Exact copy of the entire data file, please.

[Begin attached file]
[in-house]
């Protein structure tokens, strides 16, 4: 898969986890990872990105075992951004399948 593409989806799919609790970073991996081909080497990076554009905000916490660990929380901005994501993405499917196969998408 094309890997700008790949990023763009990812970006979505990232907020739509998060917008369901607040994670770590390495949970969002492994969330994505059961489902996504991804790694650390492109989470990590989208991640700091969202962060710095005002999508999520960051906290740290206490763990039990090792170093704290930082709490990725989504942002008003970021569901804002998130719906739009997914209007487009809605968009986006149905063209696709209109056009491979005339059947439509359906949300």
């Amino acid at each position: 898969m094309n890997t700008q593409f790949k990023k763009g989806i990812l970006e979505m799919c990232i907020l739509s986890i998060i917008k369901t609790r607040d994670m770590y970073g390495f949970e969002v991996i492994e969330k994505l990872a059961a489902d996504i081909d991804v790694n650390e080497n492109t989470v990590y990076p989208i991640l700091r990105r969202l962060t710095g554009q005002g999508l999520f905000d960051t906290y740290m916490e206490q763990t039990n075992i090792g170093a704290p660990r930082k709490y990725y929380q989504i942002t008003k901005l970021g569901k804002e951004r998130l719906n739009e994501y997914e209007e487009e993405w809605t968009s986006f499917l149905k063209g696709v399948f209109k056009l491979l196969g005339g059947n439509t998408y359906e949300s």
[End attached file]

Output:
[in-house]
């Protein structure tokens, strides 16, 4: 898969986890990872990105075992951004399948 593409989806799919609790970073991996081909080497990076554009905000916490660990929380901005994501993405499917196969998408 094309890997700008790949990023763009990812970006979505990232907020739509998060917008369901607040994670770590390495949970969002492994969330994505059961489902996504991804790694650390492109989470990590989208991640700091969202962060710095005002999508999520960051906290740290206490763990039990090792170093704290930082709490990725989504942002008003970021569901804002998130719906739009997914209007487009809605968009986006149905063209696709209109056009491979005339059947439509359906949300």
């Amino acid at each position: 898969m094309n890997t700008q593409f790949k990023k763009g989806i990812l970006e979505m799919c990232i907020l739509s986890i998060i917008k369901t609790r607040d994670m770590y970073g390495f949970e969002v991996i492994e969330k994505l990872a059961a489902d996504i081909d991804v790694n650390e080497n492109t989470v990590y990076p989208i991640l700091r990105r969202l962060t710095g554009q005002g999508l999520f905000d960051t906290y740290m916490e206490q763990t039990n075992i090792g170093a704290p660990r930082k709490y990725y929380q989504i942002t008003k901005l970021g569901k804002e951004r998130l719906n739009e994501y997914e209007e487009e993405w809605t968009s986006f499917l149905k063209g696709v399948f209109k056009l491979l196969g005339g059947n439509t998408y359906e949300s």